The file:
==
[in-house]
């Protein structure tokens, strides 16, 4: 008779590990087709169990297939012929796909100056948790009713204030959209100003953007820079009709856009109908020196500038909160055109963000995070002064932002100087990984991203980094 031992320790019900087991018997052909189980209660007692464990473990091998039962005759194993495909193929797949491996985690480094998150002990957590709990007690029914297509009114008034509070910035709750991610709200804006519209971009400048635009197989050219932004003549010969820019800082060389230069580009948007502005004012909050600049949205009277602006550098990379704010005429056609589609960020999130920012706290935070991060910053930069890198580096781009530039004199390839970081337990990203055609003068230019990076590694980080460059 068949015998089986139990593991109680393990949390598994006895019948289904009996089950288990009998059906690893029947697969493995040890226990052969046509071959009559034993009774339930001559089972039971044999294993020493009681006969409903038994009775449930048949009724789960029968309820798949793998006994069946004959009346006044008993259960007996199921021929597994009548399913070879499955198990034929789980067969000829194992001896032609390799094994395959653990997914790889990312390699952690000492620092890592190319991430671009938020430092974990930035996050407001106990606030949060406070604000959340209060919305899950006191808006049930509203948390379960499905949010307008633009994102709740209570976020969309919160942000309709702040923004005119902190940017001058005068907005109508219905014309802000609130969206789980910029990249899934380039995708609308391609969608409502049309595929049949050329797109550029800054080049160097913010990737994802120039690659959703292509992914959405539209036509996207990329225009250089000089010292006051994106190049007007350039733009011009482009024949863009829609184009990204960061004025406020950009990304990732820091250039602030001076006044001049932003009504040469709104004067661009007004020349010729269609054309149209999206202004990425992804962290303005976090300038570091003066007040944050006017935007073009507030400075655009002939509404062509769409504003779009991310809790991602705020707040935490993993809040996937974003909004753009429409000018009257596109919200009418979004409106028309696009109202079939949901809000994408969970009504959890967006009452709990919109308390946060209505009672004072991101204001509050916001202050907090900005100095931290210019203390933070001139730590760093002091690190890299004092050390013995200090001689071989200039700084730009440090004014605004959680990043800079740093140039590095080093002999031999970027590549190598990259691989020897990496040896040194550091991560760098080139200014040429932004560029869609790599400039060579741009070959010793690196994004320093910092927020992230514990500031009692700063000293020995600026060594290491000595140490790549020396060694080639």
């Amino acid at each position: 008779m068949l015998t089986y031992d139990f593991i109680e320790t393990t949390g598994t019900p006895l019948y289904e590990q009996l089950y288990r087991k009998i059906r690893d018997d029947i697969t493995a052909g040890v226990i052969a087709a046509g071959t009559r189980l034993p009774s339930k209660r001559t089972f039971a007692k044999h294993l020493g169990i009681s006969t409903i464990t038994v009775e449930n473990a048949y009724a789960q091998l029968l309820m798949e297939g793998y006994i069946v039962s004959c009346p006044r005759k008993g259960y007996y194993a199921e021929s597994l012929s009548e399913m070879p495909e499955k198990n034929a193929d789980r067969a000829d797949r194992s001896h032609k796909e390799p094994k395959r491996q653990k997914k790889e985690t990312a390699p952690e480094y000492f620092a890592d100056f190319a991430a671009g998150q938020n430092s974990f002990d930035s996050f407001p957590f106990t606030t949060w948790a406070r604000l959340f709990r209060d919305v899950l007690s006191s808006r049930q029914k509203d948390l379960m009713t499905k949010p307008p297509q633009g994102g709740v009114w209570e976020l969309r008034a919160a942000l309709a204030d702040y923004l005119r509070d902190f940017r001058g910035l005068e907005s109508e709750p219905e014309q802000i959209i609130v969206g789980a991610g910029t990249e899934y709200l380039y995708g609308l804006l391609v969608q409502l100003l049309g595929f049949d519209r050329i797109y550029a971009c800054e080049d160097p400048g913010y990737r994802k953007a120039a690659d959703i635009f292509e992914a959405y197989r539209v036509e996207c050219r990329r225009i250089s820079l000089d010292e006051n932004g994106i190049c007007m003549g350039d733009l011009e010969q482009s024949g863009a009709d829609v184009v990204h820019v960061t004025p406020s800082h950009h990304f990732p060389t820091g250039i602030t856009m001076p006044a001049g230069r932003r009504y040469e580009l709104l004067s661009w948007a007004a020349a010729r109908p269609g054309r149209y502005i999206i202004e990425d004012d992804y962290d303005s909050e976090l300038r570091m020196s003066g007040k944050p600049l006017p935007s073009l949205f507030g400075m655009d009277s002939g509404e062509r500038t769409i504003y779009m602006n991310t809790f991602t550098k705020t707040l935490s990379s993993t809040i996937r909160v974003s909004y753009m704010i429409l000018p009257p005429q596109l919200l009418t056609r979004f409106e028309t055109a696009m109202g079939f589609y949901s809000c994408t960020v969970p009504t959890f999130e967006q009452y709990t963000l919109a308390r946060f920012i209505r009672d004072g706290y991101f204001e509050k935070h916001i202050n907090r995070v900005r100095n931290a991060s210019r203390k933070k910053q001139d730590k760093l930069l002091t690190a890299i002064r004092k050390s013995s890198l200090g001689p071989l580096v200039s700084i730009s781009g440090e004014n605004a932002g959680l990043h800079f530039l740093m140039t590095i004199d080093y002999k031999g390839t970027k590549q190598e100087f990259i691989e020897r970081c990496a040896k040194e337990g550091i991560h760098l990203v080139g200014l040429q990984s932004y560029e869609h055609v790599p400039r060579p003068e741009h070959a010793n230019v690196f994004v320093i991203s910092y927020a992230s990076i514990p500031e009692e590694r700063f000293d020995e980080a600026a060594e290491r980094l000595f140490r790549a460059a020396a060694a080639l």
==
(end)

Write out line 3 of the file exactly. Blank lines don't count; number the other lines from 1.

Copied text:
């Amino acid at each position: 008779m068949l015998t089986y031992d139990f593991i109680e320790t393990t949390g598994t019900p006895l019948y289904e590990q009996l089950y288990r087991k009998i059906r690893d018997d029947i697969t493995a052909g040890v226990i052969a087709a046509g071959t009559r189980l034993p009774s339930k209660r001559t089972f039971a007692k044999h294993l020493g169990i009681s006969t409903i464990t038994v009775e449930n473990a048949y009724a789960q091998l029968l309820m798949e297939g793998y006994i069946v039962s004959c009346p006044r005759k008993g259960y007996y194993a199921e021929s597994l012929s009548e399913m070879p495909e499955k198990n034929a193929d789980r067969a000829d797949r194992s001896h032609k796909e390799p094994k395959r491996q653990k997914k790889e985690t990312a390699p952690e480094y000492f620092a890592d100056f190319a991430a671009g998150q938020n430092s974990f002990d930035s996050f407001p957590f106990t606030t949060w948790a406070r604000l959340f709990r209060d919305v899950l007690s006191s808006r049930q029914k509203d948390l379960m009713t499905k949010p307008p297509q633009g994102g709740v009114w209570e976020l969309r008034a919160a942000l309709a204030d702040y923004l005119r509070d902190f940017r001058g910035l005068e907005s109508e709750p219905e014309q802000i959209i609130v969206g789980a991610g910029t990249e899934y709200l380039y995708g609308l804006l391609v969608q409502l100003l049309g595929f049949d519209r050329i797109y550029a971009c800054e080049d160097p400048g913010y990737r994802k953007a120039a690659d959703i635009f292509e992914a959405y197989r539209v036509e996207c050219r990329r225009i250089s820079l000089d010292e006051n932004g994106i190049c007007m003549g350039d733009l011009e010969q482009s024949g863009a009709d829609v184009v990204h820019v960061t004025p406020s800082h950009h990304f990732p060389t820091g250039i602030t856009m001076p006044a001049g230069r932003r009504y040469e580009l709104l004067s661009w948007a007004a020349a010729r109908p269609g054309r149209y502005i999206i202004e990425d004012d992804y962290d303005s909050e976090l300038r570091m020196s003066g007040k944050p600049l006017p935007s073009l949205f507030g400075m655009d009277s002939g509404e062509r500038t769409i504003y779009m602006n991310t809790f991602t550098k705020t707040l935490s990379s993993t809040i996937r909160v974003s909004y753009m704010i429409l000018p009257p005429q596109l919200l009418t056609r979004f409106e028309t055109a696009m109202g079939f589609y949901s809000c994408t960020v969970p009504t959890f999130e967006q009452y709990t963000l919109a308390r946060f920012i209505r009672d004072g706290y991101f204001e509050k935070h916001i202050n907090r995070v900005r100095n931290a991060s210019r203390k933070k910053q001139d730590k760093l930069l002091t690190a890299i002064r004092k050390s013995s890198l200090g001689p071989l580096v200039s700084i730009s781009g440090e004014n605004a932002g959680l990043h800079f530039l740093m140039t590095i004199d080093y002999k031999g390839t970027k590549q190598e100087f990259i691989e020897r970081c990496a040896k040194e337990g550091i991560h760098l990203v080139g200014l040429q990984s932004y560029e869609h055609v790599p400039r060579p003068e741009h070959a010793n230019v690196f994004v320093i991203s910092y927020a992230s990076i514990p500031e009692e590694r700063f000293d020995e980080a600026a060594e290491r980094l000595f140490r790549a460059a020396a060694a080639l």